The Deauville Film Festival is France's annual tribute to American cinema, and this resort town on the Normandy coast's special guest this year was Morgan Freeman.
The 44th edition of the gathering gave Freeman a ceremony paying tribute to his long and diverse career.
He also inaugurated his very own personal beach hut, chic Deaville's take on Hollywood’s Walk of Fame.
Now 81 years old, the Academy Award winner had a few words of wisdom about the industry to share with Euronews: his secret? Be willing to take risks and don’t hesitate to reject a role.
"It’s always an attempt to put you in a box because that’s what you’re good at. "I saw you. You’re good at that. So here, here’s another one. Do that." You want to say, "Well thanks I’ve done it. I need something different." And then you have to prove that you can do something different," he told us.
The festival's Jury Grand Prix went to "Thunder Road".
The independent movie tells the story of a desperate policeman trying to come to terms with his life while juggling the education of his daughter.
Jim Cummings writes, directs, and stars in the movie , his first full-length feature, and a development of a 2016 13-minute short.
"I think the future of filmmaking is people like me. I think the technology is here now where you are able to make a movie with your friends in the backyard and if you focus on the right things, if you focus on performance and storytelling and craftsmenship of cinema, it’s democratic ,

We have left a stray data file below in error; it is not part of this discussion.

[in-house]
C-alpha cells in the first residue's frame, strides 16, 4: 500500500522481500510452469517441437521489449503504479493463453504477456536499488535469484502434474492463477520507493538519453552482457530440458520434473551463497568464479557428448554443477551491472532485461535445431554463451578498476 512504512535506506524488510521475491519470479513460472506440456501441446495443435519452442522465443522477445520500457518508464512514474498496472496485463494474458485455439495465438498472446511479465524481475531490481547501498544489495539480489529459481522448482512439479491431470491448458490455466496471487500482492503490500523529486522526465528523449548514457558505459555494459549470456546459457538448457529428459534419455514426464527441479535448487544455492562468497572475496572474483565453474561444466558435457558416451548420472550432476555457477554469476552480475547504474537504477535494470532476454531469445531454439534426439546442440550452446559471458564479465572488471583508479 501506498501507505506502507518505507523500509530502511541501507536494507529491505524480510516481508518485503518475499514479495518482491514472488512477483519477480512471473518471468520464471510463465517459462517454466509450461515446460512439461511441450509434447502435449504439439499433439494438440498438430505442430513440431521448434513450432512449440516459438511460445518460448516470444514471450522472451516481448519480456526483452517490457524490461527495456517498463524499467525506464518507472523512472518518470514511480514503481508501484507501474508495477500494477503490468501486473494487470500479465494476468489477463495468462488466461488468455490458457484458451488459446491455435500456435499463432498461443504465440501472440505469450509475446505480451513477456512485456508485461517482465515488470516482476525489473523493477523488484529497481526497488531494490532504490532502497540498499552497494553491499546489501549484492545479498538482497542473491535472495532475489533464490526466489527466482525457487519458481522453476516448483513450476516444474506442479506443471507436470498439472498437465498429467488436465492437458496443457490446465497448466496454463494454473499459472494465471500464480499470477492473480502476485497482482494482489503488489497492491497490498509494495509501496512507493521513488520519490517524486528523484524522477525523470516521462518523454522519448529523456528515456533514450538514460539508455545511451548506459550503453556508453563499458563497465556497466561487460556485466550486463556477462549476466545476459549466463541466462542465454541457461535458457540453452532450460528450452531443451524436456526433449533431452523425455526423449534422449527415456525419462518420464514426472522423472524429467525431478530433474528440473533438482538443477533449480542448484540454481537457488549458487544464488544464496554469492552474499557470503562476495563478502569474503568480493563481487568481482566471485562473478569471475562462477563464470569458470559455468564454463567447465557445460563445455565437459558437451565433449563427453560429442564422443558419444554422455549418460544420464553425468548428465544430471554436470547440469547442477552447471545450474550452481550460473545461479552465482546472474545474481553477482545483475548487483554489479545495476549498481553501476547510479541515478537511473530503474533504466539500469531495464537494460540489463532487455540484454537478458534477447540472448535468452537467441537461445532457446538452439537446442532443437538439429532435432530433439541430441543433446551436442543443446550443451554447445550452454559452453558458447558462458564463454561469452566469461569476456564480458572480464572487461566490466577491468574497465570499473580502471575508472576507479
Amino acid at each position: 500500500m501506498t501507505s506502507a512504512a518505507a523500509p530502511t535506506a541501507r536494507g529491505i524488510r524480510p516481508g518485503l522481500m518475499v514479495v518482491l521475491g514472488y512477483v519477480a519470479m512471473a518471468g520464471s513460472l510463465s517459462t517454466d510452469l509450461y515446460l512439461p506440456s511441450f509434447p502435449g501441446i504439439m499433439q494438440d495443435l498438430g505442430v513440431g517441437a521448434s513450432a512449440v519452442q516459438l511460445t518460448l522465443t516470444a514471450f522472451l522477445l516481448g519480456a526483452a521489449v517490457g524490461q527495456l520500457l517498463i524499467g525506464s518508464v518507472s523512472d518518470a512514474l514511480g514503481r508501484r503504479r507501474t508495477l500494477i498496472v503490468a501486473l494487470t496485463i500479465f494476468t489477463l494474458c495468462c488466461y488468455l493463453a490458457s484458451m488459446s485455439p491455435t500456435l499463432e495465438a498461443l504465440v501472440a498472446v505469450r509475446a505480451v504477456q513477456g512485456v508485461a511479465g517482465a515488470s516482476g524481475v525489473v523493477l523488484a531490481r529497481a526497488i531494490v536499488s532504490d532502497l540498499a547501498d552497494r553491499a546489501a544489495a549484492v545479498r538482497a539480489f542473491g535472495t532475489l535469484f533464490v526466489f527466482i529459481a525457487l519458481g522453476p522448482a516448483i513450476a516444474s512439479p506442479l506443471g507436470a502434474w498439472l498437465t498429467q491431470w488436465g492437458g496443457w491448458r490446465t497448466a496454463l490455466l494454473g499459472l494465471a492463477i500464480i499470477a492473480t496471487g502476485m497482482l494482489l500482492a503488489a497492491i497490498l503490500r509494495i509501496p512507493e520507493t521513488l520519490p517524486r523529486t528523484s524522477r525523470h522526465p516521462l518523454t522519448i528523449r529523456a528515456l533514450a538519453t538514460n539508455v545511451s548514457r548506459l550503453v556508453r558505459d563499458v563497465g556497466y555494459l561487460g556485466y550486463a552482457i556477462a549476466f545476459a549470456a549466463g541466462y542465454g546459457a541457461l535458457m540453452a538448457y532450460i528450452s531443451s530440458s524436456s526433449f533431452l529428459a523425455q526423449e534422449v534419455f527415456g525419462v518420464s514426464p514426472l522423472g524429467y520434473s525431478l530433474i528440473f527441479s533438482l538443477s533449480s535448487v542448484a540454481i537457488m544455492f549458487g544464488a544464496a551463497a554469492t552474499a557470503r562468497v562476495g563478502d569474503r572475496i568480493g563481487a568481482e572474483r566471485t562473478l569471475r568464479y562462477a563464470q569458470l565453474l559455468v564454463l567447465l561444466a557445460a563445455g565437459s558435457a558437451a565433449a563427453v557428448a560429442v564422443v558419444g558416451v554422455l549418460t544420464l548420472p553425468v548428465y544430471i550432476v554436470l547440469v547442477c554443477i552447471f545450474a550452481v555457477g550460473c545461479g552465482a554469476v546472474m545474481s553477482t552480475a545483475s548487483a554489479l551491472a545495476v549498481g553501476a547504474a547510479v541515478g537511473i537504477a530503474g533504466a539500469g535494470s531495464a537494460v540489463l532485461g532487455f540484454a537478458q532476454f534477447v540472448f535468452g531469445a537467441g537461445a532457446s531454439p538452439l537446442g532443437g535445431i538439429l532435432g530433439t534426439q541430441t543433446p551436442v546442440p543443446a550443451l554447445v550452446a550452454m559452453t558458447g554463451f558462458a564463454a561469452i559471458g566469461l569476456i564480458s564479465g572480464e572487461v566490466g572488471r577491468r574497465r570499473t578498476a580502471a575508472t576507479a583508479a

anyone can do it now," he says.
The president of the jury, French actress Sandrine Kiberlain had no doubt about her team‘s decision.
"To witness the birth of an artist like this, with such freedom, such a statement, because he delivers a very strong message and with such humour, it is extraordinary. He held the film from the beginning to the end, he takes us in. His work really compares with Nanni Moretti or Woody Allen. We even mentioned Chaplin during the deliberations," she said.
"We the animals", won the New Talent prize for Jeremiah Zager. a coming-of-age movie.
The movie is based on the book by Justin Torres, and the author was also involved throughout the filmmaking process: from script writing, to casting and shooting, and even in the editing room.
"It’s a very lyrical film, a very poetic film, it’s very episodic and much like the book. It’s choppy and fragmented and quite unusual, I think," said Torres.
Operation Finale, which has had a mixed critical reception on release was screened, as Sir Ben Kingsley was in attendance to talk playing Adolf Eichmann, the second role he has shared with Robert Duvall, trivia fans.
To prepare, he met with Holocaust survivors.
"My information on those terrible years of extermination between 1933 and 1945 were given to me not in a twisted ideological sense but from the very mouths and hearts of the victims whom I grew to love and respect enormously," said Kingsley.